Dušan Ivković Theodoros Papaloukas, Yiannis Bourousis, Yotam Halperin, Panagiotis Vasilopoulos, Miloš Teodosić, Kostas Papanikolaou, Andreas Glyniadakis, Loukas Mavrokefalidis, Vassilis Spanoulis, Matt Nielsen, Radoslav Nesterović, Marko Kešelj, Jamon Lucas Gordon, Dimitrios Katsivelis, Michalis Pelekanos, Giorgos Printezis
2011–12 Champion Finalist Euroleague
Dušan Ivković Panagiotis Vasilopoulos, Kostas Papanikolaou, Joey Dorsey, Kyle Hines, Lazaros Papadopoulos, Giorgos Printezis, Acie Law, Andreas Glyniadakis, Vassilis Spanoulis, Pero Antić, Marko Kešelj, Martynas Gecevičius, Kostas Sloukas, Vangelis Mantzaris, Dimitrios Katsivelis, Michalis Pelekanos (Matt Howard, Kalin Lucas left during the season)
2012–13 Finalist Finalist Euroleague
Giorgos Bartzokas Kostas Papanikolaou, Kyle Hines, Giorgos Printezis, Acie Law, Vassilis Spanoulis, Pero Antić, Stratos Perperoglou, Martynas Gecevičius, Kostas Sloukas, Vangelis Mantzaris, Dimitrios Mavroeidis, Giorgi Shermadini, Dimitrios Katsivelis, Josh Powell, Georgios Georgakis (Joey Dorsey, Doron Perkins left during the season)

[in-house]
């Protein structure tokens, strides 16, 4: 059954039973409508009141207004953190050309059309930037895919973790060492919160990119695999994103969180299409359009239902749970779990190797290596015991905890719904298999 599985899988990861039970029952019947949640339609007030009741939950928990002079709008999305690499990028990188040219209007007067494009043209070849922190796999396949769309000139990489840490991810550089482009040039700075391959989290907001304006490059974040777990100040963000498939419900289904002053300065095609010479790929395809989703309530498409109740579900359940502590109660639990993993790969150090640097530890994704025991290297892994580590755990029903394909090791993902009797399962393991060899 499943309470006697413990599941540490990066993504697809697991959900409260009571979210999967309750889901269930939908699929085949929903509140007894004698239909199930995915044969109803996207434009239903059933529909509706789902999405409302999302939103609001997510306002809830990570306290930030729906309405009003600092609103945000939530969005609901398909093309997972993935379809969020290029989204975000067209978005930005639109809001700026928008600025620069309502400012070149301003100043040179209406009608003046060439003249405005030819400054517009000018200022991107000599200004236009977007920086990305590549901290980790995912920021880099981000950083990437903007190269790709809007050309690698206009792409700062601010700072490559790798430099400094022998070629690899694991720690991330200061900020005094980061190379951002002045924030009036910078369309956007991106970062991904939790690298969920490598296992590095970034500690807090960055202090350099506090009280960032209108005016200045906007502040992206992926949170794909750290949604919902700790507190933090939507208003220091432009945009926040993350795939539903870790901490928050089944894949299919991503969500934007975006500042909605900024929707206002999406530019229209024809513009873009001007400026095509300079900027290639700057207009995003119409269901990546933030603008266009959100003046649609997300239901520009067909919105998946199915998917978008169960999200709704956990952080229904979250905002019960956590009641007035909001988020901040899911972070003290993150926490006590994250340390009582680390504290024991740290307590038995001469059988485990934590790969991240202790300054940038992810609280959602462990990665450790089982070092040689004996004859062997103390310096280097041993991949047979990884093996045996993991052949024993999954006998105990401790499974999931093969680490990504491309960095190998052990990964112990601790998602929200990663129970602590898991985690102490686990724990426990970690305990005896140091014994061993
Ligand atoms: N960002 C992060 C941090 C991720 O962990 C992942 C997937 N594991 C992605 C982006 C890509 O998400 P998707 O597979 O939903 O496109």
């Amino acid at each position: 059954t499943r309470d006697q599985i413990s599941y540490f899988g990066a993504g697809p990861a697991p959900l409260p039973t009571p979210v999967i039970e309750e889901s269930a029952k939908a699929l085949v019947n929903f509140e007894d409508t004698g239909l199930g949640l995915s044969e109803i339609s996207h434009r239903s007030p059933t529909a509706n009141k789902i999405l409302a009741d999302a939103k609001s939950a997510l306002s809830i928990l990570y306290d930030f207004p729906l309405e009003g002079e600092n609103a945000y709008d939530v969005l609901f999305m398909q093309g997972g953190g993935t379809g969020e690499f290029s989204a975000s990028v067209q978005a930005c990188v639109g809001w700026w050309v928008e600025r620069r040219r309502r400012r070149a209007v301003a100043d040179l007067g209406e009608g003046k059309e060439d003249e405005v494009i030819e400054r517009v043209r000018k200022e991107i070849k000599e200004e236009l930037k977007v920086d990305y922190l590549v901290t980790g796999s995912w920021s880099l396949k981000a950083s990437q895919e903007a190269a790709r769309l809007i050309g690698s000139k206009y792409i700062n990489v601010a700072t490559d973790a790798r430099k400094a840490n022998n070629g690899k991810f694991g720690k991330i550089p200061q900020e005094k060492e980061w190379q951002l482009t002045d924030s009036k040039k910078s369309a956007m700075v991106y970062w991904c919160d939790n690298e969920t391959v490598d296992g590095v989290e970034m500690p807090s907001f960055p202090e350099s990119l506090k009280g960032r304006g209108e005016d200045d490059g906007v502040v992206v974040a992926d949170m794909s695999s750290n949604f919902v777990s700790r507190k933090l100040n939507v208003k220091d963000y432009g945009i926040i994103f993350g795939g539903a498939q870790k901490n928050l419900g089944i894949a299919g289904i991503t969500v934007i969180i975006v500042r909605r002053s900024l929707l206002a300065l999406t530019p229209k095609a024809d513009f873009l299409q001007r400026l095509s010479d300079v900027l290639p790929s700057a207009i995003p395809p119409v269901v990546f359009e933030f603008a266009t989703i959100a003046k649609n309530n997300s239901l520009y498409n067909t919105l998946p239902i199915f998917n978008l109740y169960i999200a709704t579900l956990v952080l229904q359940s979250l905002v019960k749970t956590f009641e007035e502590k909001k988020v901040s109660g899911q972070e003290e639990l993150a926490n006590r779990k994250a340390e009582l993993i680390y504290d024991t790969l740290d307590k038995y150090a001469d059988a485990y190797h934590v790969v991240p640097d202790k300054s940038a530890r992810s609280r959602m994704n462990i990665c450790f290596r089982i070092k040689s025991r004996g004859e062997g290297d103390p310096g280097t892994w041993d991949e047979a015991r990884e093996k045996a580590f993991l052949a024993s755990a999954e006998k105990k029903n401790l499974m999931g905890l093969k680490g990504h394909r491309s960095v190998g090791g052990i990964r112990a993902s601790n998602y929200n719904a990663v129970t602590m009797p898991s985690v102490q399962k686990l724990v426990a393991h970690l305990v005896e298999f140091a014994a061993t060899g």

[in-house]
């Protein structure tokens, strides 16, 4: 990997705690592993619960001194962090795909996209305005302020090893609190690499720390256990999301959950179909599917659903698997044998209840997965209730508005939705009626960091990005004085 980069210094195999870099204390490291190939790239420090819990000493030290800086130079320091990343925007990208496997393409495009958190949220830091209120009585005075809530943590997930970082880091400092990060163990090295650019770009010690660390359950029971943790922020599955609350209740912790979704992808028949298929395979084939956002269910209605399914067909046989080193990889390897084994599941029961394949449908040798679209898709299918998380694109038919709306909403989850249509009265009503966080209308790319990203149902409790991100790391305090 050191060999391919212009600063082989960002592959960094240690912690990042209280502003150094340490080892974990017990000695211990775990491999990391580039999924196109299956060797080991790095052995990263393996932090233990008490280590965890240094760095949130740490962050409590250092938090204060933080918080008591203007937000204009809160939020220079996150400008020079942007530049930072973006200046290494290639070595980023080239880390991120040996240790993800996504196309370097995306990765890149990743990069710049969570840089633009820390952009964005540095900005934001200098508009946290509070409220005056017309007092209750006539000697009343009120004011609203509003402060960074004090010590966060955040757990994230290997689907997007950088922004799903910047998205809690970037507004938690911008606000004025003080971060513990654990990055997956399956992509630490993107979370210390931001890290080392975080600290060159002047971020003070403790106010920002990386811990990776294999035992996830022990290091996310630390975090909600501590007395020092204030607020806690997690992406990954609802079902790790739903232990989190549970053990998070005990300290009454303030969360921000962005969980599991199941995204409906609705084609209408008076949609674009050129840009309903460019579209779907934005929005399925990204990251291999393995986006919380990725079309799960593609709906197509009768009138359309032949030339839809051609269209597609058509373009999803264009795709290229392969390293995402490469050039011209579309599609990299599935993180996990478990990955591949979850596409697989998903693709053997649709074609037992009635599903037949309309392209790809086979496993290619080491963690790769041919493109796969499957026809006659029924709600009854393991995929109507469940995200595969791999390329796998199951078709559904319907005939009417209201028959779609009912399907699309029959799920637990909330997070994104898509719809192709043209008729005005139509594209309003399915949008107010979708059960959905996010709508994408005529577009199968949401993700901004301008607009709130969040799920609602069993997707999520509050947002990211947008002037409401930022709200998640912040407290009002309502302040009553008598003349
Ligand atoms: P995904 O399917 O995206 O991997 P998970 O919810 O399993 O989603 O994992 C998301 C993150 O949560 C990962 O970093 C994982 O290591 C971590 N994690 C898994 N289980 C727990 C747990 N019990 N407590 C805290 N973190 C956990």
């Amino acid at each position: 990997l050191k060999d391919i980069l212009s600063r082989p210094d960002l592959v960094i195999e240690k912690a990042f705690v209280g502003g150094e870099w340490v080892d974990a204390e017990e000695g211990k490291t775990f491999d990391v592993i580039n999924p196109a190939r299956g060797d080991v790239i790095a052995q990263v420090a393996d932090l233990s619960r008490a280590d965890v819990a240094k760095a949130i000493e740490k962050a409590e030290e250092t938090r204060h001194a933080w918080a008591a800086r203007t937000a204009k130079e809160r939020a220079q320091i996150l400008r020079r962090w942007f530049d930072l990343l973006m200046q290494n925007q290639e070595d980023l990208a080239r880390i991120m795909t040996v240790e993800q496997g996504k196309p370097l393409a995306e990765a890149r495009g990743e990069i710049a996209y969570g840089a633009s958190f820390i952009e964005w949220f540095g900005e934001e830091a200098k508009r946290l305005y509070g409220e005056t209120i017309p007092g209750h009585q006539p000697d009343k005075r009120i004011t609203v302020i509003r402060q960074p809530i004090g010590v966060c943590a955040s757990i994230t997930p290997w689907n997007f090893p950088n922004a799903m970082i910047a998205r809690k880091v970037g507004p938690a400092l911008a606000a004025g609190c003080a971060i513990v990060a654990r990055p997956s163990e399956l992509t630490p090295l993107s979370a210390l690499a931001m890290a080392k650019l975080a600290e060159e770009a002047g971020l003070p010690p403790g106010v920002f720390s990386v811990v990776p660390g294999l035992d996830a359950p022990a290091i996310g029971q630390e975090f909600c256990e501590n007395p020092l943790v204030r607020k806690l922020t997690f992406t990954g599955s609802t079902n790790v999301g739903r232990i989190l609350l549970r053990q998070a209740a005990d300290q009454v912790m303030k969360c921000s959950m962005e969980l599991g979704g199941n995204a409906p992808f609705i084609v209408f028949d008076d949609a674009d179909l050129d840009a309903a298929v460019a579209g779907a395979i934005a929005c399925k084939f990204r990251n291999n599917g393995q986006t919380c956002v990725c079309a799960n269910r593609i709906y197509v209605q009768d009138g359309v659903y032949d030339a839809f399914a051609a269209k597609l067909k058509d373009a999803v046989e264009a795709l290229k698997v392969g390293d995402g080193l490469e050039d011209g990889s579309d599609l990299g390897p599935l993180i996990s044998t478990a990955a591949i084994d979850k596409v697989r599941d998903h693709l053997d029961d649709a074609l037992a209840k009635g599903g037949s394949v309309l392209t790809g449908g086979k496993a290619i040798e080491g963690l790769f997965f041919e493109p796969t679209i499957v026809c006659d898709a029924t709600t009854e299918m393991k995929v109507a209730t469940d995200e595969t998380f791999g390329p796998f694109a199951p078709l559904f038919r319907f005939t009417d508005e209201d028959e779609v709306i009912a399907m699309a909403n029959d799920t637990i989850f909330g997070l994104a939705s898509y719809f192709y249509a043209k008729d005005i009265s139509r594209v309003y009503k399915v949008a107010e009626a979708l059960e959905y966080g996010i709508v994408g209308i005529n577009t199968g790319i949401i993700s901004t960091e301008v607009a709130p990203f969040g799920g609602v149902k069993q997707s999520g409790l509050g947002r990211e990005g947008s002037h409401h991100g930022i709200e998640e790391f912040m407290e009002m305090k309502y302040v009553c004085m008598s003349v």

2013–14 Greek Basket League 2013–14 Last 4 Euroleague 2013-14 Giorgos Bartzokas Acie Law, Dimitrios Katsivelis, Antreas Christodoulou, Vangelis Mantzaris, Vassilis Spanoulis, Kostas Sloukas, Mardy Collins, Matt Lojeski, Stratos Perperoglou, Ioannis Papapetrou, Giorgos Printezis, Dimitrios Agravanis, Brent Petway,Giorgi Shermadini, Bryant Dunston, Mirza Begić, Cedric Simmons, Vasileios Kavvadas (Jamario Moon, Dimitrios Mavroeidis left during the season)
Intercontinental Cup

A1 Basket seasons (Wins – Losses)[edit]

Season Wins – Losses Season Wins – Losses
1986–87 8–10 2000–01 21–5
1987–88 9–9 2001–02 20–6
1988–89 5–13 2002–03 18–8
1989–90 9–13 2003–04 13–13
1990–91 9–13 2004–05 12–14
1991–92 18–4 2005–06 22–4
1992–93 20–6 2006–07 21–5
1993–94 22–4 2007–08 22–4
1994–95 24–2 2008–09 25–1
1995–96 24–2 2009–10 23–3
1996–97 21–5 2010–11 26–0
1997–98 21–5 2011–12 23–1
1998–99 21–5 2012–13 25–1
1999–00 21–5 2013–14

Notable players[edit]

To appear in this section a player must have either:
  • Played at least one season for the club.
  • Set a club record or won an individual award while at the club.
  • Played at least one official international match for their national team at any time.